Thoughts on a run, when everyone else is on a plane

I’m surrounded by a rather small group of people in my life. A close-knit family, a handful of friends and then colleagues who I share pretty much majority of my week with. But in recent months, I’ve started to notice that more and more people are moving away, leaving me somewhat ‘behind’.

My decisions to dedicate myself to the blue bank has been largely influenced by the people I work with. Inspiring leaders, thoughtful team members and colleagues who have become good friends. But some of these leaders have left, team members have changed roles and some of my good friends are leaving SA.

Talking about leaving SA, the number of close friends who have left is now being counted on both hands, not just one. Friends who have made the decision to start their lives in other parts of the world. A re-start for some, an adventure for others.

Even though we have the technology and social media to stay in touch, I’m feeling a little sad. Actually very sad.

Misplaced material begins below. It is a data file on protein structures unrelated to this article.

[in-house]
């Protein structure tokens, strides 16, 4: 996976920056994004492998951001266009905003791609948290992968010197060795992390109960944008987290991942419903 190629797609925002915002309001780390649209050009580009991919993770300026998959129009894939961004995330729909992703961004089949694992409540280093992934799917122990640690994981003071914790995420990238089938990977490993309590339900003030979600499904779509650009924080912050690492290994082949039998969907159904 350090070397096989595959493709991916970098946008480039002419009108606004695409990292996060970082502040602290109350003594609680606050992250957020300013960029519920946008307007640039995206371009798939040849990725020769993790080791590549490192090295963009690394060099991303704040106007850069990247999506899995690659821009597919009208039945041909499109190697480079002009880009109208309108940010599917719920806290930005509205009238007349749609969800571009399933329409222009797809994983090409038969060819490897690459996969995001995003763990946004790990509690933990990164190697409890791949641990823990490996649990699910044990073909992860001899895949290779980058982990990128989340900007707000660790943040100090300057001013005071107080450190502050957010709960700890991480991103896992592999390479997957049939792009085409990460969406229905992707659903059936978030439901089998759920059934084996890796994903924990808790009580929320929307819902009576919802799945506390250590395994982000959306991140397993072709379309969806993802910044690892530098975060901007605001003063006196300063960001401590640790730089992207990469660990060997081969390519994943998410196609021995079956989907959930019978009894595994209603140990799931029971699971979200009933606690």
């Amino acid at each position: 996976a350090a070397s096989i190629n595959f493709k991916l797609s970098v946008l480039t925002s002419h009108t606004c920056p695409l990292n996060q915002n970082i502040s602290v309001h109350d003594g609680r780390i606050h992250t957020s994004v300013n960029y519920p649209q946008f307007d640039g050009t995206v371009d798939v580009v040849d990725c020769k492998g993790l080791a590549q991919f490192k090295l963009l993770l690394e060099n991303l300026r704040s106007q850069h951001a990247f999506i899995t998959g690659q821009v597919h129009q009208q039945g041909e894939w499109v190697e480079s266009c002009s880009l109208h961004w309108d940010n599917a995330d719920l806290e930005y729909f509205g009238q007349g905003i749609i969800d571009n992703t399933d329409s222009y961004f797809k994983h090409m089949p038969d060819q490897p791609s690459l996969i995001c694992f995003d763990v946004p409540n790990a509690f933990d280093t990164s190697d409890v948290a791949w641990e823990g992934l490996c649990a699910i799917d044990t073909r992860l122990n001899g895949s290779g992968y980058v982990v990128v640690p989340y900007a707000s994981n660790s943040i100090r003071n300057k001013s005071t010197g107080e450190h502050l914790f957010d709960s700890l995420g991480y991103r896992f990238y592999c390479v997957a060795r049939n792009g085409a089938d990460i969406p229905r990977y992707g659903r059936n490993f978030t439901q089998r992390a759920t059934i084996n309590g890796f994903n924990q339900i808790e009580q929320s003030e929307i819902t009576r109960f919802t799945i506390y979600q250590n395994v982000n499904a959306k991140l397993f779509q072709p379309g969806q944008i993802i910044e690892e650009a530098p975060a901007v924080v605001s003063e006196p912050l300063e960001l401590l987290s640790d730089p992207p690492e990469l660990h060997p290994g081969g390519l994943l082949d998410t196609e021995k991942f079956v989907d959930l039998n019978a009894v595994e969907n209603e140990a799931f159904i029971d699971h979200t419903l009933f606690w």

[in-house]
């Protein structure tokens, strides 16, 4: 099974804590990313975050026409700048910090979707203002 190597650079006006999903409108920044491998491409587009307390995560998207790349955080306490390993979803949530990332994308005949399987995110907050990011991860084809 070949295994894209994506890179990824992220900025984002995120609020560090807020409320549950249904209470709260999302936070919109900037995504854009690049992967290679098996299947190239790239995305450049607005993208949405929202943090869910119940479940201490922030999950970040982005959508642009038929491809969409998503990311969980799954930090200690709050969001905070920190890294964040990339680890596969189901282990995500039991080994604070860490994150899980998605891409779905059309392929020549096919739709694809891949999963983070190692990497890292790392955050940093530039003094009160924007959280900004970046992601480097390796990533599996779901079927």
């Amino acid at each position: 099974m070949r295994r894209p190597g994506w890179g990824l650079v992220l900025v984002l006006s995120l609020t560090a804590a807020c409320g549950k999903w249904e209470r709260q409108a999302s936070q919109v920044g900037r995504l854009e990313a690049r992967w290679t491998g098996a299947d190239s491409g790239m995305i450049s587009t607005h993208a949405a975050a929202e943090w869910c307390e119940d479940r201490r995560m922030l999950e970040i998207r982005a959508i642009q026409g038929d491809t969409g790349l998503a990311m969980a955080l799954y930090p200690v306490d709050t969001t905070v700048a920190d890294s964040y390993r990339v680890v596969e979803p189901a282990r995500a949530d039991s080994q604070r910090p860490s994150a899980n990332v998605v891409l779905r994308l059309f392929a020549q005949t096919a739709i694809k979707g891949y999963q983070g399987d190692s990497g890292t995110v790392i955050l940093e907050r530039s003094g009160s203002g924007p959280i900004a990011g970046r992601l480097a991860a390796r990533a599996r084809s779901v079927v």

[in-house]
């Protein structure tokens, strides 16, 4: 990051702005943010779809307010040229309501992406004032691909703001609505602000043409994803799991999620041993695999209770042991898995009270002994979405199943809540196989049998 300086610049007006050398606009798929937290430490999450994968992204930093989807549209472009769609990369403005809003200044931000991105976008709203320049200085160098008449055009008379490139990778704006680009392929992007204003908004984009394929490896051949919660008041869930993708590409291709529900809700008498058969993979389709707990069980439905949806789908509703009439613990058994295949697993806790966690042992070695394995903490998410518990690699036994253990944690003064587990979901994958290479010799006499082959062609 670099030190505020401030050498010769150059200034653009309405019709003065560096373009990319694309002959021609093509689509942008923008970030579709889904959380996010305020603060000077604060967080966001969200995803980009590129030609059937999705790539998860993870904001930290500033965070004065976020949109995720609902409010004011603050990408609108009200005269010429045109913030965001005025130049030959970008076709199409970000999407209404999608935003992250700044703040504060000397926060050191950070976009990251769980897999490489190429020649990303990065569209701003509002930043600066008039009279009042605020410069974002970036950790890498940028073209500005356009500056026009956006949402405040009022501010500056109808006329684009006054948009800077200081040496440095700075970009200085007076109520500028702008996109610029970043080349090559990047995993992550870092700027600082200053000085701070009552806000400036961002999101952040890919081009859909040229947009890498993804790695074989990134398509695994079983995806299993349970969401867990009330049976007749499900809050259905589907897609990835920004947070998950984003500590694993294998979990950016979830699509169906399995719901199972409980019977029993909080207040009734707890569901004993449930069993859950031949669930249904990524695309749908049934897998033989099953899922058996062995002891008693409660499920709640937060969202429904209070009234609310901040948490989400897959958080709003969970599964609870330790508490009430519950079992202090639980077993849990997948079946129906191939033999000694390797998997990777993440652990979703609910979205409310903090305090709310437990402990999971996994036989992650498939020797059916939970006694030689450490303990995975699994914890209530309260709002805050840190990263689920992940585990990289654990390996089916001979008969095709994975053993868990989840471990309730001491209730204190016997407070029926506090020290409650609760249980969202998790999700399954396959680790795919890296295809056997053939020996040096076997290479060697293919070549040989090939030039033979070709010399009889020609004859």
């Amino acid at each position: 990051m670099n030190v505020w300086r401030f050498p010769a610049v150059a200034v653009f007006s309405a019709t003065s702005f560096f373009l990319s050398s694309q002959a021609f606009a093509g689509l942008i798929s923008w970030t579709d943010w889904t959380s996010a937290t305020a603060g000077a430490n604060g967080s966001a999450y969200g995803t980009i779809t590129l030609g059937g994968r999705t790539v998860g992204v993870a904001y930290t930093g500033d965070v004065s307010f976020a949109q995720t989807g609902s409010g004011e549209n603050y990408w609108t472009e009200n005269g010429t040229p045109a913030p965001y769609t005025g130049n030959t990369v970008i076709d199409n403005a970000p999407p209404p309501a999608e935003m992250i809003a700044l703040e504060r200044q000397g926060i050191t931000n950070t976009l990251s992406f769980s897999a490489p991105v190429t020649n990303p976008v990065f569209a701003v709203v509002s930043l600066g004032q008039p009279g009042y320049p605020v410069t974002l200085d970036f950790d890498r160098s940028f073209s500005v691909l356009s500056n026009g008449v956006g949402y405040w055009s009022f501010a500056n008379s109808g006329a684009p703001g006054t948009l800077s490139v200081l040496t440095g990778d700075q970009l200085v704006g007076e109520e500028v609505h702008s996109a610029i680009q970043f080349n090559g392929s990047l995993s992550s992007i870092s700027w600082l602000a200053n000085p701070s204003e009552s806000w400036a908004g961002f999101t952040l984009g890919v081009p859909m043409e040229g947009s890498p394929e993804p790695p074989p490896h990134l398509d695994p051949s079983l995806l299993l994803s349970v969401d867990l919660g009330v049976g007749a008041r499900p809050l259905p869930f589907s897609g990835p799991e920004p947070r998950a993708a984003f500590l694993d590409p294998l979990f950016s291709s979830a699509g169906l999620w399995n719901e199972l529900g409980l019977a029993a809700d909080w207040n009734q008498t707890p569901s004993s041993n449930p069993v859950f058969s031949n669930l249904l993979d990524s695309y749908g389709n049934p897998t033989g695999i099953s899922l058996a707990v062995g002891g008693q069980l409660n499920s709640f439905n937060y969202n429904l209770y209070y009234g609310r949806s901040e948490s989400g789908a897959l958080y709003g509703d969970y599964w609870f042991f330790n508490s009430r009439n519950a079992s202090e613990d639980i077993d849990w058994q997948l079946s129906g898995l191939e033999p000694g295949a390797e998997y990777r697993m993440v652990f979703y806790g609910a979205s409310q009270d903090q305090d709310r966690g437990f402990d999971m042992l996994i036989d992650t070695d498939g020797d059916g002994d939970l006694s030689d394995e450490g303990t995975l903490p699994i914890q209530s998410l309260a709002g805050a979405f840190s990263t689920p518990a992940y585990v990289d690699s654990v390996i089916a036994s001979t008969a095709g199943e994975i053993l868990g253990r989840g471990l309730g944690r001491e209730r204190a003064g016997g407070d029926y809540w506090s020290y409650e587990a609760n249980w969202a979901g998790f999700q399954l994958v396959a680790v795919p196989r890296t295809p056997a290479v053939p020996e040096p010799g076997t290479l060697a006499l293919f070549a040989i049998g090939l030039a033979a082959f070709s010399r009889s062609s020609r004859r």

I’ll admit that it’s a heavy burden to carry knowing that I’ve decided to stay & commit to a life in Johannesburg and South Africa on a continent I call home, knowing very well that KK would be on a plane to any other destination without hesitation tomorrow.

My reasons for staying have always been my close-knit family, my handful of friends and colleagues. But what happens when they’re all gone?

Thoughts such as these make my escapism afternoon runs actually mentally exhausting.

Throw out, make a list and run less. 2018, here we come.

I don’t usually set New Year’s resolutions. I admit to starting off January knowing I’d take the rest of the year to lose all the extra weight put on from all the festivities during the holiday. KK and I typically map out the road races we’d like to run in the year and also book our holidays around these dates.